Picasso said he experienced a “revelation” while viewing African art at Paris’ Palais du Trocadéro ethnographic museum. “A smell of mould and neglect caught me by the throat. I was so depressed that I would have chosen to leave immediately. But I forced myself to stay, to examine these masks, all these objects that people had created with a sacred, magical purpose, to serve as intermediaries between them and the unknown, hostile forces surrounding them, attempting in that way to overcome their fears by giving them colour and form. And then I understood what painting really meant. It’s not an aesthetic process; it’s a form of magic that interposes itself between us and the hostile universe, a means of seizing power by imposing a form on our terrors as well as on our desires. The day I understood that, I had found my path.” His discovery that day of African art resulted in what became his “African” style (1906-1909) and his iconic “Les Demoiselles d’Avignon.” Continue reading “Primitive Picasso in Paris”
Andrew Kearney’s “Mechanism” is a solo installation exhibition at the Irish Cultural Center to June 18, 2017. Kearney creates installations using sculpture, light, photography, sound, and technology that are usually site specific. For more than two decades Kearney has created large-scale conceptual installations that examine the themes of personal history and identity and how architecture and constructed environments are used and experienced. At the Centre Culturel Irlandais, 5, rue des Irlandais 75005 Paris Continue reading “English-speaking Paris”
With France’s presidential elections coming soon and the American political debacle, Parisians are talking non stop politics. And then along comes a very unusual Diesel advertising campaign saying “Make Love Not Walls.” The video ad (with posters in the Paris metro) is a collaboration by photographer David LaChapelle and Diesel art director Nicola Formichetti. Continue reading “Make Love, Not Walls…”
The Mois de la Photo-OFF is a fringe festival organised in parallel to the official Mois de la Photo. This year Paris’ official month of photography —which has taken place in November every two years for over twenty years— has moved to April. An even bigger change is that it now has expanded to include the “greater” Paris suburbs.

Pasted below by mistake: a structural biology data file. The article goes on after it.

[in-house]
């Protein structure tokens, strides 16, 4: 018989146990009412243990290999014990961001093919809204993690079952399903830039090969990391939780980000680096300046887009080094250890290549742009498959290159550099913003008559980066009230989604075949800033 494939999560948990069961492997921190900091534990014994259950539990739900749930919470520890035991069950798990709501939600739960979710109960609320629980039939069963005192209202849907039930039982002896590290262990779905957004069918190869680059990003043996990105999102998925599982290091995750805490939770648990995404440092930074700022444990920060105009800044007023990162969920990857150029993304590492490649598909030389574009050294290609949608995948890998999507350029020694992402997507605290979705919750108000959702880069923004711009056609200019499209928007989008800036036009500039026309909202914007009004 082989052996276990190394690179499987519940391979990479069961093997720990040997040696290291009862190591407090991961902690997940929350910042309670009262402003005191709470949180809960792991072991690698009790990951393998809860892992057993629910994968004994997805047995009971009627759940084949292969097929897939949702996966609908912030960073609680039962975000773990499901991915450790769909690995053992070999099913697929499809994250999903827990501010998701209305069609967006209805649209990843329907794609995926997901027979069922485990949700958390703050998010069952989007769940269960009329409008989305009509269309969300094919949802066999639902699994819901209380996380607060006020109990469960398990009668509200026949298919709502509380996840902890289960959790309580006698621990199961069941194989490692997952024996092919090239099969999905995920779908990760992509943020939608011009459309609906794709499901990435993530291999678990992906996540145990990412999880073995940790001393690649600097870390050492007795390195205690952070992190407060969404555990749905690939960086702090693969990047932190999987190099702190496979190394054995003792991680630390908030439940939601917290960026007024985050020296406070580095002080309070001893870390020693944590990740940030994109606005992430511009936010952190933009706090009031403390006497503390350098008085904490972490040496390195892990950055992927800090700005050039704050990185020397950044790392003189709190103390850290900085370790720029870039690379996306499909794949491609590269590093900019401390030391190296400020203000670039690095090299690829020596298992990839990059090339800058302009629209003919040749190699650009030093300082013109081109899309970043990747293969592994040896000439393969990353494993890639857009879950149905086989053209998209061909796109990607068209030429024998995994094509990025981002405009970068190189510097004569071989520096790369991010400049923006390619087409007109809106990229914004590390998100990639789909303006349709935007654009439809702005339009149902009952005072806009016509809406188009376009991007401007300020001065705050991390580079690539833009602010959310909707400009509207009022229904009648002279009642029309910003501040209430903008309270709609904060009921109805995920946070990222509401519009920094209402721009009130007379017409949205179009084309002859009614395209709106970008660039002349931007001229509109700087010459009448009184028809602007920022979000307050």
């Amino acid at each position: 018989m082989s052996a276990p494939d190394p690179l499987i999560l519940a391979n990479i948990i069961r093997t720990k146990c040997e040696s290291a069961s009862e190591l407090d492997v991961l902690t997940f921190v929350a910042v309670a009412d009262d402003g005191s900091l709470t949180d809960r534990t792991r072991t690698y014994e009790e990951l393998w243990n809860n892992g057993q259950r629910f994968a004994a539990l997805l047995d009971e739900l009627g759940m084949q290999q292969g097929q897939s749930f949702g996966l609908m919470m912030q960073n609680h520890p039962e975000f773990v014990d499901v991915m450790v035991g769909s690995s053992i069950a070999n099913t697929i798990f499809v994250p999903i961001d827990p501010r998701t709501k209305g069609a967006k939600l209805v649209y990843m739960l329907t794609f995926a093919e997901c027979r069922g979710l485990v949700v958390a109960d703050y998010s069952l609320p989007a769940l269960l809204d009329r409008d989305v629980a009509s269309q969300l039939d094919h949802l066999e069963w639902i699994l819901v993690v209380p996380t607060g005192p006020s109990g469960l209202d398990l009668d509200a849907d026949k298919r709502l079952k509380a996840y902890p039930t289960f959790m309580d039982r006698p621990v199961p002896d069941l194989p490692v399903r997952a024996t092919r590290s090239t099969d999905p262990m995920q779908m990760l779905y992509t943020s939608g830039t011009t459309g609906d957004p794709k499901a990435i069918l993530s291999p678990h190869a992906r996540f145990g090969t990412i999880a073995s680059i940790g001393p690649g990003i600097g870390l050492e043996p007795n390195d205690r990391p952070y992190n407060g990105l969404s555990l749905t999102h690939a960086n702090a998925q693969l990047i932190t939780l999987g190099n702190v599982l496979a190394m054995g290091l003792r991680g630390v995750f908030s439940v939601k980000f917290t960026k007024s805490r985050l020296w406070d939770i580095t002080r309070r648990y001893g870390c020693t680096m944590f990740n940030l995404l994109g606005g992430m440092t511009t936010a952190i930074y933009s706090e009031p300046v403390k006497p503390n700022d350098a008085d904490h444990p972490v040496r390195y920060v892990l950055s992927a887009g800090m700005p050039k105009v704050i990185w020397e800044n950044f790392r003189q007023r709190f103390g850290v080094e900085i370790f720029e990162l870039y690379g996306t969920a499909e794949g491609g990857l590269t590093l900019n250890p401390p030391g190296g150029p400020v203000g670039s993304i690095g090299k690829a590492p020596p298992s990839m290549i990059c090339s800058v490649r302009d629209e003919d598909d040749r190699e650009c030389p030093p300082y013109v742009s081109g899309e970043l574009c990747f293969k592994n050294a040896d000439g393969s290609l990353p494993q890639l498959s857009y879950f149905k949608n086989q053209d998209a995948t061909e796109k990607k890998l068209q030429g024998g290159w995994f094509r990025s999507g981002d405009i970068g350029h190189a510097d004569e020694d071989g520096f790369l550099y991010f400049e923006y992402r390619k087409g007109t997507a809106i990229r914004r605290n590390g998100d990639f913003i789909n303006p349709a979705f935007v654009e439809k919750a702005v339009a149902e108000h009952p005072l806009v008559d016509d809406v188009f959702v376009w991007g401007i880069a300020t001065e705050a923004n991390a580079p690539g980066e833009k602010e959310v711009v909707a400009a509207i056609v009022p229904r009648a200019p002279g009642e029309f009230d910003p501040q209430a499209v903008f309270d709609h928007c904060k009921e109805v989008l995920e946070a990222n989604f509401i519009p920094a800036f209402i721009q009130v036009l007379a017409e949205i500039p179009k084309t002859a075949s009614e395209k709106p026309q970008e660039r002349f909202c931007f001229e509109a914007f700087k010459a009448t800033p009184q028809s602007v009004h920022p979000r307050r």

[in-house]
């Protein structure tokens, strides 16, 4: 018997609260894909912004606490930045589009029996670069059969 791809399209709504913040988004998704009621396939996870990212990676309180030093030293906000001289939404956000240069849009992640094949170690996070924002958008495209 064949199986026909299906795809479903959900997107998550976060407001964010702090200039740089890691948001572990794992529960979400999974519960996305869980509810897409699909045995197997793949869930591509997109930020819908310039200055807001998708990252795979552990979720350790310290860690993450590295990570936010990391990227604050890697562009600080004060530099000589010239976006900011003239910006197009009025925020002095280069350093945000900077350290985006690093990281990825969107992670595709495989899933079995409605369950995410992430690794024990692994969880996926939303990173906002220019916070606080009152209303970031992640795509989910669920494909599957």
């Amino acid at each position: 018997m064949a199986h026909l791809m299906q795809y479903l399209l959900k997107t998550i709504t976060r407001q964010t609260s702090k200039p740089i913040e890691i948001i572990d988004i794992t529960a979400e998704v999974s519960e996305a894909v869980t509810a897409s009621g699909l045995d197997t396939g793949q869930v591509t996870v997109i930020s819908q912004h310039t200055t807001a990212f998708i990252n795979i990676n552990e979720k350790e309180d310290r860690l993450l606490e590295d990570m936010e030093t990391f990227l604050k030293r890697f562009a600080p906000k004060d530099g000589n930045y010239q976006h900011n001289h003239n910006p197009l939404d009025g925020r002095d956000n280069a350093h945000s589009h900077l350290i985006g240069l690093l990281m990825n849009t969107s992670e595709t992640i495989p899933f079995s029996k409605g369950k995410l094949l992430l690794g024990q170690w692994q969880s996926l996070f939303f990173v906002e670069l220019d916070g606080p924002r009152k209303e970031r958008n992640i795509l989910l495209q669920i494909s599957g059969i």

Canadian photographer Dianne Bos is interested in capturing the impression of time passing rather than decisive moments typical of most documentary photography. Her exhibition “The Sleeping Green, no man’s land 100 years later” featuring pinhole and experimental photography is at Paris’ Canadian Culture Center (until Sept. 8). Continue reading “Dianne Bos’ Remembrance of Time Past”
The Pompidou Center exhibits Josef Koudelka’s classic “Exiles” series. We haven’t seen his work in Paris since his big exhibition in 1988 at the Centre National du Photographie. Last year Koudelka donated to the Pompidou Center his entire “Exiles” series. The exhibition (free) includes these photos along with some interesting self-portraits taken by the photographer during his travels. Continue reading “Josef Koudelka at Pompidou”
The Musée Les Arts Decoratif opened its “Travaux de Dames” exhibition on International Womens’ Day featuring such artists as Niki de Saint-Phalle, Charlotte Perriand, Sonia Delauney and Elsa Schiaparelli. Canadian contemporary ceramic artist Kristin McKirdy— who has lived and taught classes in Paris for over 20 years— is showing an example of her new wall ensemble work. Continue reading “Travaux de Dames?”
Seeing the exhibition “Images à la Sauvette” at the Fondation Henri Cartier-Bresson is for many photographers almost like touching treasured saints’ relics. The exhibition is a selection of vintage black and white photos —along with the original maquette— from Cartier-Bresson’s legendary book. Continue reading “Decisive Moments Revisited”
French photographer and filmmaker Eli Lotar (1905-1969) is featured with a retrospective at Paris’ Jeu de Paume. Although now he is not known by many outside the cognoscenti in the late twenties and thirties he was considered among Paris’ top photographers (to May 28, 2017). Lotar (Eliazar Lotar Theodoresco) was born in Paris, the son of Tudor Arghezi, a Romanian poet. After spending his childhood in Bucharest he returned to Paris in 1924. He became the assistant and close friend of the Germaine Krull (1926), who taught him about photography. While only in his early twenties Lotar quickly became one of the city’s leading avant-garde photographers.
When many people hear the name of the Dutch artist Karel Appel (1921-2006), they say oh, yeah that COBRA guy. Now a mini retrospective “Karel Appel, l’Art est un Fete!” at Paris’ Musée d’Art Moderne shows that he was much more than that (to August 20, 2017). Continue reading “Karel Appel at Musée d’Art Moderne”